Dentists first began using gold to create crowns and fillings for cavities over 100 years ago. Some skeletons from the 1800s show evidence of gold dental work. Today, most dentists use amalgams that match the color of the tooth’s surface. Gold fillings and crowns are much rarer than they once were, but they are still available to the modern dentist. There are many reasons why people still want to use them.
Benefits of Gold Fillings and Crowns
Perhaps the biggest benefit of using gold fillings is that they are durable and strong. Unlike silver amalgams, gold fillings can last at least 15 years and some have been known to last as long as 50 years. This means that you probably won’t need to have your gold filling replaced or repaired. Also, gold fillings are unlikely to corrode – that is, to be destroyed slowly by chemicals in the mouth. The strength of gold fillings means that you can chew naturally without having to worry about damaging your dental work. It also means that you can bite down on harder foods without fear of cracking the filling.
Another benefit of gold fillings is their appearance. Many people enjoy having a gold tooth and treat the crown almost like a piece of jewelry. Remember the Home Alone movie when the character played by Joe Pesci was so proud of his gold tooth and how upset he was when Macaulay Culkin’s character knocked it out? Many people have a similar attachment to their dental “bling.”
While there are some distinct advantages to having gold fillings, dentists are the first to admit there are also some disadvantages. It may pay to consider them before making a final decision about what kind of filling or crown you want.
Problems with Gold Fillings and Crowns
One of the biggest problems with gold fillings is their cost. A gold filling can cost up to 10 times more than an amalgam filling. Because of this, dental insurance usually does not cover the cost of a gold crown or filling. You must pay for it out of pocket, and this can be cost prohibitive.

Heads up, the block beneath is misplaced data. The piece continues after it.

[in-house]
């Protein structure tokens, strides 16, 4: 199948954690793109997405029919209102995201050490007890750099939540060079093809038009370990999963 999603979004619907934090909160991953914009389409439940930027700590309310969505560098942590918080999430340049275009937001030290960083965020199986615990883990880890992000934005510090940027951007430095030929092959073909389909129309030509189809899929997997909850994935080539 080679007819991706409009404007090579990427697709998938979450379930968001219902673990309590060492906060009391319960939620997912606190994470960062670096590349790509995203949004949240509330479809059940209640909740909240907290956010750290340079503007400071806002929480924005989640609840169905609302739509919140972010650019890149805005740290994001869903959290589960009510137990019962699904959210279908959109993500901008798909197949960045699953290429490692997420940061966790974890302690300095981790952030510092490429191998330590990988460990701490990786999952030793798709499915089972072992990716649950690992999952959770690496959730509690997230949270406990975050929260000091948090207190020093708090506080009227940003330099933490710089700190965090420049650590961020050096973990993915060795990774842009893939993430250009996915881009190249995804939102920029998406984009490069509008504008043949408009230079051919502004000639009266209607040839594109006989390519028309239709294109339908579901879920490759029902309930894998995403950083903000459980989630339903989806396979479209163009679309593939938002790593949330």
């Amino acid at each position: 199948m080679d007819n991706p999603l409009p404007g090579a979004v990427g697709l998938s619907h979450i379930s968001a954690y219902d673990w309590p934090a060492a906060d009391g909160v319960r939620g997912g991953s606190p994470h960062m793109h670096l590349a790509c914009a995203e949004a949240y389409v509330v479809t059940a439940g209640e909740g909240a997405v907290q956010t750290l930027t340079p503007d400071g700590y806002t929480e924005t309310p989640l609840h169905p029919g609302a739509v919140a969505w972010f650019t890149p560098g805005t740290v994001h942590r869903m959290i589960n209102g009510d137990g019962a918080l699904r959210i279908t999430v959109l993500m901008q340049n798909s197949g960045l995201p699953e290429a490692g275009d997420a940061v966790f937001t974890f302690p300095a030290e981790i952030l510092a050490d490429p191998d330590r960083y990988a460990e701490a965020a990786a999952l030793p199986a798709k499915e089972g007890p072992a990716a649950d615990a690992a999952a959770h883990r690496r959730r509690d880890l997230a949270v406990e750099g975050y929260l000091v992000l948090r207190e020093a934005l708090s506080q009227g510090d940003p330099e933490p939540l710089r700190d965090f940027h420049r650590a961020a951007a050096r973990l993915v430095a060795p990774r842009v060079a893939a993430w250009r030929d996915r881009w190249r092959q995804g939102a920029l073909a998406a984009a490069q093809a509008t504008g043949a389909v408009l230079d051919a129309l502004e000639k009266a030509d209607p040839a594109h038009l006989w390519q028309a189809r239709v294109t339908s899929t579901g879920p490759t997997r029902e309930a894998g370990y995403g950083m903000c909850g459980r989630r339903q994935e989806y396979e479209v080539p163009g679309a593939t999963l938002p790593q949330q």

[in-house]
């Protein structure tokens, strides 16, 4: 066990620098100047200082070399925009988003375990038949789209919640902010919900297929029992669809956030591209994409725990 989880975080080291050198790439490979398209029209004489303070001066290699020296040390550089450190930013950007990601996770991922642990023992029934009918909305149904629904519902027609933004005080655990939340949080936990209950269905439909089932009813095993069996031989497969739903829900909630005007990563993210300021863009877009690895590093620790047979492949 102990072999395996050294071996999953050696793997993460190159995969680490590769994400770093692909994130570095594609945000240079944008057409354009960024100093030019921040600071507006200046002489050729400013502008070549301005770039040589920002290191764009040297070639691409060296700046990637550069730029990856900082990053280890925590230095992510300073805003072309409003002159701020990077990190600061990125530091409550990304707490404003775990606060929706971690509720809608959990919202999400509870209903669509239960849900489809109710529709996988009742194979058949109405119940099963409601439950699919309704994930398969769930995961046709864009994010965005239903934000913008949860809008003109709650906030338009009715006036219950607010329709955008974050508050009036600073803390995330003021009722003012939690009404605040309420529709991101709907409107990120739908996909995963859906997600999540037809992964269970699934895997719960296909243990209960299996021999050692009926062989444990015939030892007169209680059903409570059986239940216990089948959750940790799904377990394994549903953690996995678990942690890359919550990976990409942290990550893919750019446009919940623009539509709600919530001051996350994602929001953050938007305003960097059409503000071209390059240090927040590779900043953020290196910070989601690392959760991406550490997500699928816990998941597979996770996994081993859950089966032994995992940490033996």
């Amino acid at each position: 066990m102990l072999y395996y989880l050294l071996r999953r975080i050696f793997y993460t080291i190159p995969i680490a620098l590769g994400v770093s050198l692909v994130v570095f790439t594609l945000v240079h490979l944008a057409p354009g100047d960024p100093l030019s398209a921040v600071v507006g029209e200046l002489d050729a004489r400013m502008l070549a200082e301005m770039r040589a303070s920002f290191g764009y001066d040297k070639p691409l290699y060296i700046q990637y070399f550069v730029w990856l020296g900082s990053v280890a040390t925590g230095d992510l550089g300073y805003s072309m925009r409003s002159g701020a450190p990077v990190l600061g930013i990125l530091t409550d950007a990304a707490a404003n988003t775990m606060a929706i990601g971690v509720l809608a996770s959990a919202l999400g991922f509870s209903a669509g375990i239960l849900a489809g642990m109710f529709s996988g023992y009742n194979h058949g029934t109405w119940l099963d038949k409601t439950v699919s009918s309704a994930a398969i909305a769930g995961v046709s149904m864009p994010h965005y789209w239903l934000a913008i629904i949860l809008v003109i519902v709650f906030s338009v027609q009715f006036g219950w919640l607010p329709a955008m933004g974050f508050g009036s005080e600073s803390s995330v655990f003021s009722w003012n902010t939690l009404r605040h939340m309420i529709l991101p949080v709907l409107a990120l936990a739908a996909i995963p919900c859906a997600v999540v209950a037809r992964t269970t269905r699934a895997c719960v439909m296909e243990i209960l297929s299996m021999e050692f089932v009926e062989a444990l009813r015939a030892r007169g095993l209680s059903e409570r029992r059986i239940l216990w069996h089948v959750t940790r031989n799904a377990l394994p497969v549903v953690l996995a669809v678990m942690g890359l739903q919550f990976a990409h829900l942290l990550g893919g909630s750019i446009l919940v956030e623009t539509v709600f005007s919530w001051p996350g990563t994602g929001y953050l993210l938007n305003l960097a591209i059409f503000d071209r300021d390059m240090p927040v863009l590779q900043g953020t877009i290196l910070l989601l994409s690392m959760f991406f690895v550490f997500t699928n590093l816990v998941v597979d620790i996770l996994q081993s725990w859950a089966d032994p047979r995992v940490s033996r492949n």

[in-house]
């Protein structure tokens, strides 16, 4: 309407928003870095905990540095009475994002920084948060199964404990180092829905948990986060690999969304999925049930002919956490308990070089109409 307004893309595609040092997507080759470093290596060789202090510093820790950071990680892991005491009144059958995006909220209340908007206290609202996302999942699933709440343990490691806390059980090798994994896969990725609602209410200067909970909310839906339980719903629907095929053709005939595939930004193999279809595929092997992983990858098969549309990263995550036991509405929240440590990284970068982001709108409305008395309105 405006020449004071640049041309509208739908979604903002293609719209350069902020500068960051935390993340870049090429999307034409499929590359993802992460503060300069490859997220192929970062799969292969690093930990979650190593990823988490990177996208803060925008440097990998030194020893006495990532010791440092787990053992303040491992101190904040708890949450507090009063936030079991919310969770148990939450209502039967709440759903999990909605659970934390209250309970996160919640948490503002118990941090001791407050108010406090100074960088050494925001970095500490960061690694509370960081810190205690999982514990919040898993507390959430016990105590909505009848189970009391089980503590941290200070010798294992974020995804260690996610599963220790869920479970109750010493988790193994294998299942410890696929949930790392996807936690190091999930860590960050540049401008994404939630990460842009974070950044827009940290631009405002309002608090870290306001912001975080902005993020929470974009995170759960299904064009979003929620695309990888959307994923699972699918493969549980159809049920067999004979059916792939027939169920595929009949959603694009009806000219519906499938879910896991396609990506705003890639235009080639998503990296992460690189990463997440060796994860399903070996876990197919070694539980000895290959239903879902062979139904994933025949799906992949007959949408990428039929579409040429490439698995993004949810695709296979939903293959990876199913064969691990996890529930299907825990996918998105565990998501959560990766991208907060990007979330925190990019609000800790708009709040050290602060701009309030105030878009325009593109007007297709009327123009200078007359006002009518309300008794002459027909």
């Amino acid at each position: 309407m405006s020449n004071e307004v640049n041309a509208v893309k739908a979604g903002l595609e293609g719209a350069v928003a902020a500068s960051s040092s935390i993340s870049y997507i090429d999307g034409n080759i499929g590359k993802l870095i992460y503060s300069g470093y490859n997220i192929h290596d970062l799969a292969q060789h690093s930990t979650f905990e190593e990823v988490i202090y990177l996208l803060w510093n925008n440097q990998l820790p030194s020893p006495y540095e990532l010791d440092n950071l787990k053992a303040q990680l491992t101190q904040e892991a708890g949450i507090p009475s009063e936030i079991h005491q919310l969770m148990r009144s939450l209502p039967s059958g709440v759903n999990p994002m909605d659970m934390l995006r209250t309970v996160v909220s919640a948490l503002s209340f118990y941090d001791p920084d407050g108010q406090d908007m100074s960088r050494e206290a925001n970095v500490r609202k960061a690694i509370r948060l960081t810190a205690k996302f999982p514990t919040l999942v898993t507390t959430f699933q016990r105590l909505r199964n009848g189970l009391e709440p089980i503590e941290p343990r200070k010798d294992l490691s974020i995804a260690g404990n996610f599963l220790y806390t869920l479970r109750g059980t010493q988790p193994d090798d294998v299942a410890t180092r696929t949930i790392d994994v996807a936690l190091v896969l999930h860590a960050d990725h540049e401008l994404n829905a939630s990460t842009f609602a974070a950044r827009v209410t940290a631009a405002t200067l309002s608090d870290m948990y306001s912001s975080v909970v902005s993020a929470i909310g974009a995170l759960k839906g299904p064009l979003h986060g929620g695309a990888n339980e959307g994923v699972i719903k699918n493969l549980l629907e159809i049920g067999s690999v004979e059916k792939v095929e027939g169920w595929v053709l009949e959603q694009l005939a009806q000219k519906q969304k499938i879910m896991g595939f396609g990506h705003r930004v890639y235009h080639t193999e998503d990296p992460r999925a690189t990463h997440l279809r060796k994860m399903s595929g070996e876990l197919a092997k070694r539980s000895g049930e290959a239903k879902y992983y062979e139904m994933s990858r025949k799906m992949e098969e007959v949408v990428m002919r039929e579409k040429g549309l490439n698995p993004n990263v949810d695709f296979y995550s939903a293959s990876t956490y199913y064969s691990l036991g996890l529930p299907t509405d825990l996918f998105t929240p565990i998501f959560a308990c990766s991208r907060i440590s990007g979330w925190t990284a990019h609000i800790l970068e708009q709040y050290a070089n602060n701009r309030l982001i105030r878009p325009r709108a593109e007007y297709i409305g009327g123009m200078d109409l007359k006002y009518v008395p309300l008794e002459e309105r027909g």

A second concern with gold fillings is that they require two dental visits. On the first visit, the dentist takes a mold of your tooth and places a temporary filling to keep out air and bacteria. The gold filling is then made exactly to order and is placed on your second visit. Having to schedule two appointments can be a nuisance. This can also make your employer very unhappy.
A third drawback is that you will need to talk with your dentist if you have silver amalgam fillings. When silver and gold fillings are placed side by side, they may react to each other and cause a sharp pain in your tooth. You don’t want to go through the whole process of getting a gold filling just to have it removed because it aggravates your other dental work. A final concern about having a gold filling or crown is that it is very noticeable. This is no problem if you like the look, but some people prefer a filling or a crown that looks more natural. There are pros and cons, then, to having gold fillings and crowns. Another issue to look at is how much gold dental work is worth.
Selling Gold Fillings and Crowns
There are some companies that purchase gold crowns and fillings from dentists and sometimes from private consumers. These companies evaluate your dental scrap and pay for the dental materials with electronic transfers, cash, or checks. Another option is the 1031 exchange which allows you to exchange your dental gold for American Eagle coins. This can help lower your taxes.
In many ways, the Golden Age of Dentistry is still very much with us. Some people continue to opt for gold crowns and fillings, even though this choice is much rarer than it used to be. It is more common now for dentists and their clients to sell gold dental work and replace it with natural looking replacements, but the appeal of gold may never completely die out in dentistry.